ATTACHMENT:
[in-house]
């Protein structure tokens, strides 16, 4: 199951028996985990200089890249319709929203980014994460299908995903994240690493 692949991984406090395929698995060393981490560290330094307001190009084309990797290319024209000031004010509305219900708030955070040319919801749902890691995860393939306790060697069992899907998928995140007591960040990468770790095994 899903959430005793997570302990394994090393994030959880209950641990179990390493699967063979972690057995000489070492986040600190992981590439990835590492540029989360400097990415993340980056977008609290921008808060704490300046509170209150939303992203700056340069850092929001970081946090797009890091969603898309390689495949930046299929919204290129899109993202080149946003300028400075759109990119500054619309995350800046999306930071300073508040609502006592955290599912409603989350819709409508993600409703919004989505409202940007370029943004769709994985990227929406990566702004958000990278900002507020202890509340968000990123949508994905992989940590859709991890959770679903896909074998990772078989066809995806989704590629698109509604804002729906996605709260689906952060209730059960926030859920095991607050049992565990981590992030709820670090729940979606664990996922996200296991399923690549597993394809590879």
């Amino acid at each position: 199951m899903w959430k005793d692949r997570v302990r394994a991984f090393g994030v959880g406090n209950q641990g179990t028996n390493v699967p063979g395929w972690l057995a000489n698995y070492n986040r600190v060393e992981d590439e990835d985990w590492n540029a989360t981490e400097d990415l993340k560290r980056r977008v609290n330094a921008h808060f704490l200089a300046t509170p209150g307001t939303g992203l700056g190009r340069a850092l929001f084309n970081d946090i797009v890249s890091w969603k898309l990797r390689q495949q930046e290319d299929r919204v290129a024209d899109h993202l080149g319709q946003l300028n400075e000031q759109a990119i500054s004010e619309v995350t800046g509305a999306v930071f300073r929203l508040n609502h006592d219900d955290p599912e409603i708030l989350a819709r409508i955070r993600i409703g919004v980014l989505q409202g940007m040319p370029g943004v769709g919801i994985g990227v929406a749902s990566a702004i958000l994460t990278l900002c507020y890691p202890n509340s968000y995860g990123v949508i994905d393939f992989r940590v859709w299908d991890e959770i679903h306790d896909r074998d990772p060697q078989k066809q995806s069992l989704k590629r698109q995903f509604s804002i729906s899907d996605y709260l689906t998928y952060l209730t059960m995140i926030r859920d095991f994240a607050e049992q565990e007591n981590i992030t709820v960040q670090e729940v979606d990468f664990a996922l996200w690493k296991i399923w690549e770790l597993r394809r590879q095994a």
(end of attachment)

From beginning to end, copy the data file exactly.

[in-house]
């Protein structure tokens, strides 16, 4: 199951028996985990200089890249319709929203980014994460299908995903994240690493 692949991984406090395929698995060393981490560290330094307001190009084309990797290319024209000031004010509305219900708030955070040319919801749902890691995860393939306790060697069992899907998928995140007591960040990468770790095994 899903959430005793997570302990394994090393994030959880209950641990179990390493699967063979972690057995000489070492986040600190992981590439990835590492540029989360400097990415993340980056977008609290921008808060704490300046509170209150939303992203700056340069850092929001970081946090797009890091969603898309390689495949930046299929919204290129899109993202080149946003300028400075759109990119500054619309995350800046999306930071300073508040609502006592955290599912409603989350819709409508993600409703919004989505409202940007370029943004769709994985990227929406990566702004958000990278900002507020202890509340968000990123949508994905992989940590859709991890959770679903896909074998990772078989066809995806989704590629698109509604804002729906996605709260689906952060209730059960926030859920095991607050049992565990981590992030709820670090729940979606664990996922996200296991399923690549597993394809590879």
């Amino acid at each position: 199951m899903w959430k005793d692949r997570v302990r394994a991984f090393g994030v959880g406090n209950q641990g179990t028996n390493v699967p063979g395929w972690l057995a000489n698995y070492n986040r600190v060393e992981d590439e990835d985990w590492n540029a989360t981490e400097d990415l993340k560290r980056r977008v609290n330094a921008h808060f704490l200089a300046t509170p209150g307001t939303g992203l700056g190009r340069a850092l929001f084309n970081d946090i797009v890249s890091w969603k898309l990797r390689q495949q930046e290319d299929r919204v290129a024209d899109h993202l080149g319709q946003l300028n400075e000031q759109a990119i500054s004010e619309v995350t800046g509305a999306v930071f300073r929203l508040n609502h006592d219900d955290p599912e409603i708030l989350a819709r409508i955070r993600i409703g919004v980014l989505q409202g940007m040319p370029g943004v769709g919801i994985g990227v929406a749902s990566a702004i958000l994460t990278l900002c507020y890691p202890n509340s968000y995860g990123v949508i994905d393939f992989r940590v859709w299908d991890e959770i679903h306790d896909r074998d990772p060697q078989k066809q995806s069992l989704k590629r698109q995903f509604s804002i729906s899907d996605y709260l689906t998928y952060l209730t059960m995140i926030r859920d095991f994240a607050e049992q565990e007591n981590i992030t709820v960040q670090e729940v979606d990468f664990a996922l996200w690493k296991i399923w690549e770790l597993r394809r590879q095994a």